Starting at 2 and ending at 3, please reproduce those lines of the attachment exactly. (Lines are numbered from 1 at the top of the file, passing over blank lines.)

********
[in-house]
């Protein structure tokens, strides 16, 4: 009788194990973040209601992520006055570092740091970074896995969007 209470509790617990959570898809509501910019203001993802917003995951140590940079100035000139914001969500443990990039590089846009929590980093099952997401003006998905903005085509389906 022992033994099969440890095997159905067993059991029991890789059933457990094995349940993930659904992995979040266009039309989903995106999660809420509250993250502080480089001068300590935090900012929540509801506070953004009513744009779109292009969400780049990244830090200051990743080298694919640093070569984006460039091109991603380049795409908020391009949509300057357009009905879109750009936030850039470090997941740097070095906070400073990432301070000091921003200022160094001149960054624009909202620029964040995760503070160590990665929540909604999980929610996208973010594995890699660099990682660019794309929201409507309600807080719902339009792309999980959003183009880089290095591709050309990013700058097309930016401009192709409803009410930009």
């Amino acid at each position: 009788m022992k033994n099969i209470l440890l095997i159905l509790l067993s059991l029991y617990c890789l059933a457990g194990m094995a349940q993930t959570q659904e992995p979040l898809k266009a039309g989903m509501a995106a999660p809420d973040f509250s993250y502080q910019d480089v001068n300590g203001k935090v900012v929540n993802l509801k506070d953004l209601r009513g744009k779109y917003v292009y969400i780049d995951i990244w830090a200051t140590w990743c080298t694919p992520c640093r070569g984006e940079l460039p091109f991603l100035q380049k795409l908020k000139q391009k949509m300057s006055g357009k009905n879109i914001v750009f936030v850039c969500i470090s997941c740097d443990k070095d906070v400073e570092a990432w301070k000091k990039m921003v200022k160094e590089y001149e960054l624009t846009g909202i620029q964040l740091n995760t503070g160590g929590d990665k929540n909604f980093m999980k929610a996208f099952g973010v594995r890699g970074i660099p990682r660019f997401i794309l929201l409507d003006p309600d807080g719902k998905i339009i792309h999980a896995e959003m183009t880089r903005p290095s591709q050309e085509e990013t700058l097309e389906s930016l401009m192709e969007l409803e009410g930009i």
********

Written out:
């Protein structure tokens, strides 16, 4: 009788194990973040209601992520006055570092740091970074896995969007 209470509790617990959570898809509501910019203001993802917003995951140590940079100035000139914001969500443990990039590089846009929590980093099952997401003006998905903005085509389906 022992033994099969440890095997159905067993059991029991890789059933457990094995349940993930659904992995979040266009039309989903995106999660809420509250993250502080480089001068300590935090900012929540509801506070953004009513744009779109292009969400780049990244830090200051990743080298694919640093070569984006460039091109991603380049795409908020391009949509300057357009009905879109750009936030850039470090997941740097070095906070400073990432301070000091921003200022160094001149960054624009909202620029964040995760503070160590990665929540909604999980929610996208973010594995890699660099990682660019794309929201409507309600807080719902339009792309999980959003183009880089290095591709050309990013700058097309930016401009192709409803009410930009």
């Amino acid at each position: 009788m022992k033994n099969i209470l440890l095997i159905l509790l067993s059991l029991y617990c890789l059933a457990g194990m094995a349940q993930t959570q659904e992995p979040l898809k266009a039309g989903m509501a995106a999660p809420d973040f509250s993250y502080q910019d480089v001068n300590g203001k935090v900012v929540n993802l509801k506070d953004l209601r009513g744009k779109y917003v292009y969400i780049d995951i990244w830090a200051t140590w990743c080298t694919p992520c640093r070569g984006e940079l460039p091109f991603l100035q380049k795409l908020k000139q391009k949509m300057s006055g357009k009905n879109i914001v750009f936030v850039c969500i470090s997941c740097d443990k070095d906070v400073e570092a990432w301070k000091k990039m921003v200022k160094e590089y001149e960054l624009t846009g909202i620029q964040l740091n995760t503070g160590g929590d990665k929540n909604f980093m999980k929610a996208f099952g973010v594995r890699g970074i660099p990682r660019f997401i794309l929201l409507d003006p309600d807080g719902k998905i339009i792309h999980a896995e959003m183009t880089r903005p290095s591709q050309e085509e990013t700058l097309e389906s930016l401009m192709e969007l409803e009410g930009i």